Art critics, historians, you can stop debating it.
The Mona Lisa, immortalised by Leonardo Da Vinci in 1503, is smiling.
This is according to researchers from the University of Freiburg, who tested survey participant reactions to portraits.
The team digitally manipulated black and white versions of the iconic portrait, creating four incrementally "happier" and gradually "sadder" versions of the image by adjusting the corner of her mouth.
A block of nine images were shown to 12 trial participants 30 times, and were shuffled, with study participants asked to grade whether the Mona Lisa was happy or sad in each.
Surprisingly, the original image was seen to be happy 97 per cent of the time.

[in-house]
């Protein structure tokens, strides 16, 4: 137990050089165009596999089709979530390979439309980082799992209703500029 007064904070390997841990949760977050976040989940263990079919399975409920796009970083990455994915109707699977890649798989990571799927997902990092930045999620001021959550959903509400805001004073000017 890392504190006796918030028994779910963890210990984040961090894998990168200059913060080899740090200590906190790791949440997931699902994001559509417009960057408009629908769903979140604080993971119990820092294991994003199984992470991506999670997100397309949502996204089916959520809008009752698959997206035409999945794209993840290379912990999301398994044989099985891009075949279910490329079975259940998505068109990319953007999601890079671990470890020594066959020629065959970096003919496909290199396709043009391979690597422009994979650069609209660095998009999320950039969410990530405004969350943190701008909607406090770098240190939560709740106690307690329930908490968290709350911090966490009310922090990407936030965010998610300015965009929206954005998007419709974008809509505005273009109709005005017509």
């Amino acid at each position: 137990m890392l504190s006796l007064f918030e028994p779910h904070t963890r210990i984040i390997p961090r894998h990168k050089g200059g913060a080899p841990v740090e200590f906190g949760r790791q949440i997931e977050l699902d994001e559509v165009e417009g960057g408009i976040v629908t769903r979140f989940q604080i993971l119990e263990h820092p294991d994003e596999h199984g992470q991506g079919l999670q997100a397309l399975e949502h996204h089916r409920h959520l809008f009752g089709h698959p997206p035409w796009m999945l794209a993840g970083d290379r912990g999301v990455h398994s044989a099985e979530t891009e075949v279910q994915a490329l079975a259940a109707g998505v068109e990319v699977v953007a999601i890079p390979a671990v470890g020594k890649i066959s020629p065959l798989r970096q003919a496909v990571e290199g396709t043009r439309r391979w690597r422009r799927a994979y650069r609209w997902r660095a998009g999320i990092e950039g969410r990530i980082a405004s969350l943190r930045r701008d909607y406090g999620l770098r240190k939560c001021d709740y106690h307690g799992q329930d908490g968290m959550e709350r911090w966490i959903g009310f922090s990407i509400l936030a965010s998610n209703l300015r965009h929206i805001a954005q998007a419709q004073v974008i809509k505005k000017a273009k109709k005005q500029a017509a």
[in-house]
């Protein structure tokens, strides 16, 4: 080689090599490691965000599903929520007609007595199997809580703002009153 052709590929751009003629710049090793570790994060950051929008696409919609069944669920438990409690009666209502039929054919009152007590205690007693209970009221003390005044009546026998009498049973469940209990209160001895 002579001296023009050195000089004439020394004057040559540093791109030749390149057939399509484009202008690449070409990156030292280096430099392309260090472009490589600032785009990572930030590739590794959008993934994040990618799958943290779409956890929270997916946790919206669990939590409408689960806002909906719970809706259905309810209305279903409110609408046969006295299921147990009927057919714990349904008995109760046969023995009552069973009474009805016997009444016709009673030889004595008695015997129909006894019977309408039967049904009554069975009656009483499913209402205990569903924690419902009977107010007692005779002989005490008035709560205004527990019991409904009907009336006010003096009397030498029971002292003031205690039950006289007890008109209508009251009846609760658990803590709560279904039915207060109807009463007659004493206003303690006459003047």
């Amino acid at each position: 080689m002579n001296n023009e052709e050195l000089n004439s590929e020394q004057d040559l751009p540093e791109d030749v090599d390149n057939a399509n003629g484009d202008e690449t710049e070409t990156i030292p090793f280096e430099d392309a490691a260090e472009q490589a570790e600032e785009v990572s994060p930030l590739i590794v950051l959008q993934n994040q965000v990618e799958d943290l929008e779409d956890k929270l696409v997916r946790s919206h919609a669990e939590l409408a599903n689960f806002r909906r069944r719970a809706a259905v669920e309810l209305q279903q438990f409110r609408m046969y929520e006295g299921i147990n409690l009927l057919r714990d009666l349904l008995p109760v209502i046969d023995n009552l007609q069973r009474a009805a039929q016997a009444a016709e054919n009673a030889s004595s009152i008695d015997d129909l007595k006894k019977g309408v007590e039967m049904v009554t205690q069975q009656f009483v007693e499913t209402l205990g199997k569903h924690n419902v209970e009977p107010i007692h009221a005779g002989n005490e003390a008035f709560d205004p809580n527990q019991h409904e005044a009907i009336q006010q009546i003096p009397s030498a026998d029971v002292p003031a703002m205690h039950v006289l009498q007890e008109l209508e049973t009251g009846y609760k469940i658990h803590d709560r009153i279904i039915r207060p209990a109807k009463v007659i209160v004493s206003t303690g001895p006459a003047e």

Juergen Kornmeier of the University of Freiburg, co-author of the study, told the AFP:
Given the descriptions from art and art history, we thought that the original would be the most ambiguous.
However, the study showed that given the relative context of a field of faces, the original was perceived as happy.
Our brain manages to very, very quickly scan the field. We notice the total range, and then we adapt our estimates.
Not such an ambiguous smile after all, it seems.